Only then will we be saved.
O Lord God of Heaven’s Armies,
    how long will you be angry with our prayers?
You have fed us with sorrow
    and made us drink tears by the bucketful.
You have made us the scorn of neighboring nations.
    Our enemies treat us as a joke.

Turn us again to yourself, O God of Heaven’s Armies.
    Make your face shine down upon us.
    Only then will we be saved….

Strengthen the man you love,
    the son of your choice.
Then we will never abandon you again.
    Revive us so we can call on your name once more.

Turn us again to yourself, O Lord God of Heaven’s Armies.
    Make your face shine down upon us.
    Only then will we be saved. (NLT)

Let us continually keep in mind that the psalms are quite Jewish. Yes, I often refer to the psalms as the Church’s Prayer Book and unabashedly see them through Christian eyes. Yet, the psalter, at its core, are prayers and songs of the Jewish experience.

The deep longings and yearnings of the Jewish people within a constant stream of hardship, difficulty, and persecution give voice to all humanity. In other words, the bearing of the Jewish soul as the people of God is the crying out on behalf of us all.

The Jews know a thing or two about lament. Today’s psalm is a lament, a prayer, longing for God to come and restore Israel, to no longer look upon them with anger.  The people knew in their exposed vulnerability that they needed God.  It is the Lord who would come to save and bring a revitalized nation.

Amid awful circumstances and emotional pain, it can be hard to focus with concentrated prayer. The Jews also help us here because they crafted and arranged the psalms in such a way as to enable and foster recall and memory. So, where many of us Gentiles can be rather more like pagans babbling on in our distress, the Jewish psalms offer us the ability of short, succinct, and staccato prayers. Early Christians called them “breath prayers.”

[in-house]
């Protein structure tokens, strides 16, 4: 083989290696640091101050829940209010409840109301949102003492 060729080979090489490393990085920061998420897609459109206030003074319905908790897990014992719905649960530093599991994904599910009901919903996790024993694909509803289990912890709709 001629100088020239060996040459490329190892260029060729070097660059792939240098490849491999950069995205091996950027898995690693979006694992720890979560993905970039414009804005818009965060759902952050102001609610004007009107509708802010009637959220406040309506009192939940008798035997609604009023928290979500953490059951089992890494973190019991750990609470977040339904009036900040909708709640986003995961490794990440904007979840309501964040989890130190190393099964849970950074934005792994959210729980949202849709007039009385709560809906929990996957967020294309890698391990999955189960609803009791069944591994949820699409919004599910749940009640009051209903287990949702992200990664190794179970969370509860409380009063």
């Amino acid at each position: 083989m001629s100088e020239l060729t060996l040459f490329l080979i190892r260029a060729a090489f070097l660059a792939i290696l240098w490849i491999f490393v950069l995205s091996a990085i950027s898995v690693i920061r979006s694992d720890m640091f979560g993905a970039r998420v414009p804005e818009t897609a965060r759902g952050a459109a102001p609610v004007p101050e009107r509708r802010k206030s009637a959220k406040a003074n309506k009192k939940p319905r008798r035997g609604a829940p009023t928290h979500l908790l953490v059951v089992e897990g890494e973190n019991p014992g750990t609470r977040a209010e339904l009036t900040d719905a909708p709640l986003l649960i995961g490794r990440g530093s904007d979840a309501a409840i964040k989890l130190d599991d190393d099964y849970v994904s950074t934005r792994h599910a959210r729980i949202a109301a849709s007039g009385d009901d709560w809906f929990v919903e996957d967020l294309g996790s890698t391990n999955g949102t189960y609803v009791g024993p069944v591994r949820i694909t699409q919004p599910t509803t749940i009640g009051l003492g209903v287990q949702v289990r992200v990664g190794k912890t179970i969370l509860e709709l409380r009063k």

Throughout the day we can utter “Stir up your power, O God; come to save us.”  The intention of saying it repeatedly in a day is not to get God’s attention because we already have it. No, the purpose is to connect us with Divine resources for deliverance. The purpose is to be in constant touch and continual communion with the One who can ultimately restore, renew, revitalize, and reform the world with justice and righteousness.  It is to be longing for the flourishing of the earth and its inhabitants again, and to enjoy walking with God in the garden of fellowship, peace, and goodwill. It is to be restored.

Restoration is a beautiful thing. I rarely watch makeover shows on television, but if I am channel surfing and catch an old house which seems best suited for the wrecking ball getting restored to its original charm and beauty, I am hooked.  We as people seem to resonate deeply with things being repaired and rejuvenated to looking brand new again.

Again, the Jewish people go before us, through the psalms, with the vision to see the old become new. Whereas some may get lost in the drab discouragement of a gray and dreary environment, forgetting the original shine of how things once were, Asaph, the consummate Jewish song leader, guided the people in remembering how God’s people enjoyed the covenant and the promises of God.  But over time the relationship was not maintained and cared for; the people gradually slid into disrepair.  Centuries of neglect brought a situation where it seemed the only recourse was to do away with the people and begin again.

I certainly do not want to make God angry. I would much rather learn my lesson from the Jewish experience throughout the millennia and enjoy Divine favor. I would also like this old fallen world to be restored to her original beauty. So, we must come to God – not once – but again and again, over, and over. Like the hammer of perseverance, pounding nail after nail, so we must offer our prayers morning, noon, and night, day after day, crying out to God with the great cry of the Jewish people:  “Restore us, O God; let your face shine, that we may be saved!”

Merciful God of all nations bring restoration to our lives, our families, our faith communities, our workplaces, our human institutions, our neighborhoods, and our shared world. Send your Holy Spirit so that we might enjoy seasons of blessing again.  Restore, renew, revive, and rejuvenate our disordered love.  May your face shine upon us once again through the mighty name of Jesus.  Amen.